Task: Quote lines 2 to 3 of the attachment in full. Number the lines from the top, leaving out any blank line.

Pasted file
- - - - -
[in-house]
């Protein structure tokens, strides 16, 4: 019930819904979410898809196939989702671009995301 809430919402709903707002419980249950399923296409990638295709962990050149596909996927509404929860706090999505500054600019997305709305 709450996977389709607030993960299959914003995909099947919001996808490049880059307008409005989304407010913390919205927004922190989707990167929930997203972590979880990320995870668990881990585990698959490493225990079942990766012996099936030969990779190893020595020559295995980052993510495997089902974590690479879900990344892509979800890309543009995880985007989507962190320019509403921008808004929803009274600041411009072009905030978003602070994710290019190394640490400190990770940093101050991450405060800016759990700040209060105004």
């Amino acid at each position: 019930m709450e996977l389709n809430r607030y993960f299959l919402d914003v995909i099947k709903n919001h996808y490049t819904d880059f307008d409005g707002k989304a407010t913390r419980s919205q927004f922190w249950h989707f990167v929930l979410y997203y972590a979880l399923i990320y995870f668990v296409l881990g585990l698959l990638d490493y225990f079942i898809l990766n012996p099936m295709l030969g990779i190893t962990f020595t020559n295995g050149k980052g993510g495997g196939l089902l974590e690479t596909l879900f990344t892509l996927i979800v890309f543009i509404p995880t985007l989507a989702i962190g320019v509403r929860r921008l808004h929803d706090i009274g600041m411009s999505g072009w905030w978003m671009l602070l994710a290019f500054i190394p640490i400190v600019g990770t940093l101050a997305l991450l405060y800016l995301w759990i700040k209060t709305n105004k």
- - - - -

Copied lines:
């Protein structure tokens, strides 16, 4: 019930819904979410898809196939989702671009995301 809430919402709903707002419980249950399923296409990638295709962990050149596909996927509404929860706090999505500054600019997305709305 709450996977389709607030993960299959914003995909099947919001996808490049880059307008409005989304407010913390919205927004922190989707990167929930997203972590979880990320995870668990881990585990698959490493225990079942990766012996099936030969990779190893020595020559295995980052993510495997089902974590690479879900990344892509979800890309543009995880985007989507962190320019509403921008808004929803009274600041411009072009905030978003602070994710290019190394640490400190990770940093101050991450405060800016759990700040209060105004």
């Amino acid at each position: 019930m709450e996977l389709n809430r607030y993960f299959l919402d914003v995909i099947k709903n919001h996808y490049t819904d880059f307008d409005g707002k989304a407010t913390r419980s919205q927004f922190w249950h989707f990167v929930l979410y997203y972590a979880l399923i990320y995870f668990v296409l881990g585990l698959l990638d490493y225990f079942i898809l990766n012996p099936m295709l030969g990779i190893t962990f020595t020559n295995g050149k980052g993510g495997g196939l089902l974590e690479t596909l879900f990344t892509l996927i979800v890309f543009i509404p995880t985007l989507a989702i962190g320019v509403r929860r921008l808004h929803d706090i009274g600041m411009s999505g072009w905030w978003m671009l602070l994710a290019f500054i190394p640490i400190v600019g990770t940093l101050a997305l991450l405060y800016l995301w759990i700040k209060t709305n105004k």